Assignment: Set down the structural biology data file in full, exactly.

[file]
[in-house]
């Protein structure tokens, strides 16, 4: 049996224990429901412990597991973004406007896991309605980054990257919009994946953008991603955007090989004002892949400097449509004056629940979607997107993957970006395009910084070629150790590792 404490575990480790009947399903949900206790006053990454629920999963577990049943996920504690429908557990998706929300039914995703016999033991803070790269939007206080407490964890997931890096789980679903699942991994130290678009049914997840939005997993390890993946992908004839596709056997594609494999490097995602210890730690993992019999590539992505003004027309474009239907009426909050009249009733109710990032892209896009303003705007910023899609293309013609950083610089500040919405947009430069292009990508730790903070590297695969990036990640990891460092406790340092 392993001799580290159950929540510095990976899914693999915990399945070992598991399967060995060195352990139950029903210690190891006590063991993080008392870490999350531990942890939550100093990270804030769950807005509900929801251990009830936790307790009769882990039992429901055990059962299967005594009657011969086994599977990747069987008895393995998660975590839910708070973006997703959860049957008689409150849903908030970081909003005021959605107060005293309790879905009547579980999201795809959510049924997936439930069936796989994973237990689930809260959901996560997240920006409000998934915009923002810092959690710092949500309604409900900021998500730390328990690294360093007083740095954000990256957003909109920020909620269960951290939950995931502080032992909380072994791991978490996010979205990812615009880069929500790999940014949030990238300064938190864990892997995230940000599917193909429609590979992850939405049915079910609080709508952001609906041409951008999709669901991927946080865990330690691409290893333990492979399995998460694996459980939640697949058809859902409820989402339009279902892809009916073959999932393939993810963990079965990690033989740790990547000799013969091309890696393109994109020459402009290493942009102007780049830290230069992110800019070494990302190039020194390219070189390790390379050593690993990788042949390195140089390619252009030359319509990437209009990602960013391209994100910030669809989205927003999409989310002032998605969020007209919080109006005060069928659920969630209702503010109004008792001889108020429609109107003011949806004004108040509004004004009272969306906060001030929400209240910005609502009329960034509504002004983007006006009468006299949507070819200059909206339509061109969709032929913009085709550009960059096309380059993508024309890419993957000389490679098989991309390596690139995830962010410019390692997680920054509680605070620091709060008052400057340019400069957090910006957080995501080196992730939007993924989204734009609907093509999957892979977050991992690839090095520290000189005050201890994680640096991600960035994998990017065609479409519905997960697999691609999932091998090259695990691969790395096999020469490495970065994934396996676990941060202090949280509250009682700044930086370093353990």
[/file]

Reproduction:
[in-house]
């Protein structure tokens, strides 16, 4: 049996224990429901412990597991973004406007896991309605980054990257919009994946953008991603955007090989004002892949400097449509004056629940979607997107993957970006395009910084070629150790590792 404490575990480790009947399903949900206790006053990454629920999963577990049943996920504690429908557990998706929300039914995703016999033991803070790269939007206080407490964890997931890096789980679903699942991994130290678009049914997840939005997993390890993946992908004839596709056997594609494999490097995602210890730690993992019999590539992505003004027309474009239907009426909050009249009733109710990032892209896009303003705007910023899609293309013609950083610089500040919405947009430069292009990508730790903070590297695969990036990640990891460092406790340092 392993001799580290159950929540510095990976899914693999915990399945070992598991399967060995060195352990139950029903210690190891006590063991993080008392870490999350531990942890939550100093990270804030769950807005509900929801251990009830936790307790009769882990039992429901055990059962299967005594009657011969086994599977990747069987008895393995998660975590839910708070973006997703959860049957008689409150849903908030970081909003005021959605107060005293309790879905009547579980999201795809959510049924997936439930069936796989994973237990689930809260959901996560997240920006409000998934915009923002810092959690710092949500309604409900900021998500730390328990690294360093007083740095954000990256957003909109920020909620269960951290939950995931502080032992909380072994791991978490996010979205990812615009880069929500790999940014949030990238300064938190864990892997995230940000599917193909429609590979992850939405049915079910609080709508952001609906041409951008999709669901991927946080865990330690691409290893333990492979399995998460694996459980939640697949058809859902409820989402339009279902892809009916073959999932393939993810963990079965990690033989740790990547000799013969091309890696393109994109020459402009290493942009102007780049830290230069992110800019070494990302190039020194390219070189390790390379050593690993990788042949390195140089390619252009030359319509990437209009990602960013391209994100910030669809989205927003999409989310002032998605969020007209919080109006005060069928659920969630209702503010109004008792001889108020429609109107003011949806004004108040509004004004009272969306906060001030929400209240910005609502009329960034509504002004983007006006009468006299949507070819200059909206339509061109969709032929913009085709550009960059096309380059993508024309890419993957000389490679098989991309390596690139995830962010410019390692997680920054509680605070620091709060008052400057340019400069957090910006957080995501080196992730939007993924989204734009609907093509999957892979977050991992690839090095520290000189005050201890994680640096991600960035994998990017065609479409519905997960697999691609999932091998090259695990691969790395096999020469490495970065994934396996676990941060202090949280509250009682700044930086370093353990």